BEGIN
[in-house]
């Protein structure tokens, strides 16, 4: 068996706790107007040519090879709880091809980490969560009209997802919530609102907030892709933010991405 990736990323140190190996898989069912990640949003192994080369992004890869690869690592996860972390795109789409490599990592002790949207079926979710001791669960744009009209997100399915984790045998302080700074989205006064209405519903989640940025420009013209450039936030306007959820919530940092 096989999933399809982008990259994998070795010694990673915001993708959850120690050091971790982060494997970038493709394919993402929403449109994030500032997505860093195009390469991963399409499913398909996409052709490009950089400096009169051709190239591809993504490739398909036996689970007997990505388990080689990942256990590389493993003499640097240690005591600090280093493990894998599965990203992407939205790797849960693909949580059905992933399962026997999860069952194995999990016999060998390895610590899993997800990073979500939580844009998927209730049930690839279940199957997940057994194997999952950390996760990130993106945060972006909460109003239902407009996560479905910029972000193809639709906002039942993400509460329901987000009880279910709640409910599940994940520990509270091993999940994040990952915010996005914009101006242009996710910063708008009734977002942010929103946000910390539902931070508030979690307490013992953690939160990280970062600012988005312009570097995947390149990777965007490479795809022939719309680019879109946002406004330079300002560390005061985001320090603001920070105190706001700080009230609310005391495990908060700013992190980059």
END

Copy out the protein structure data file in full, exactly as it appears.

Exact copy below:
[in-house]
């Protein structure tokens, strides 16, 4: 068996706790107007040519090879709880091809980490969560009209997802919530609102907030892709933010991405 990736990323140190190996898989069912990640949003192994080369992004890869690869690592996860972390795109789409490599990592002790949207079926979710001791669960744009009209997100399915984790045998302080700074989205006064209405519903989640940025420009013209450039936030306007959820919530940092 096989999933399809982008990259994998070795010694990673915001993708959850120690050091971790982060494997970038493709394919993402929403449109994030500032997505860093195009390469991963399409499913398909996409052709490009950089400096009169051709190239591809993504490739398909036996689970007997990505388990080689990942256990590389493993003499640097240690005591600090280093493990894998599965990203992407939205790797849960693909949580059905992933399962026997999860069952194995999990016999060998390895610590899993997800990073979500939580844009998927209730049930690839279940199957997940057994194997999952950390996760990130993106945060972006909460109003239902407009996560479905910029972000193809639709906002039942993400509460329901987000009880279910709640409910599940994940520990509270091993999940994040990952915010996005914009101006242009996710910063708008009734977002942010929103946000910390539902931070508030979690307490013992953690939160990280970062600012988005312009570097995947390149990777965007490479795809022939719309680019879109946002406004330079300002560390005061985001320090603001920070105190706001700080009230609310005391495990908060700013992190980059």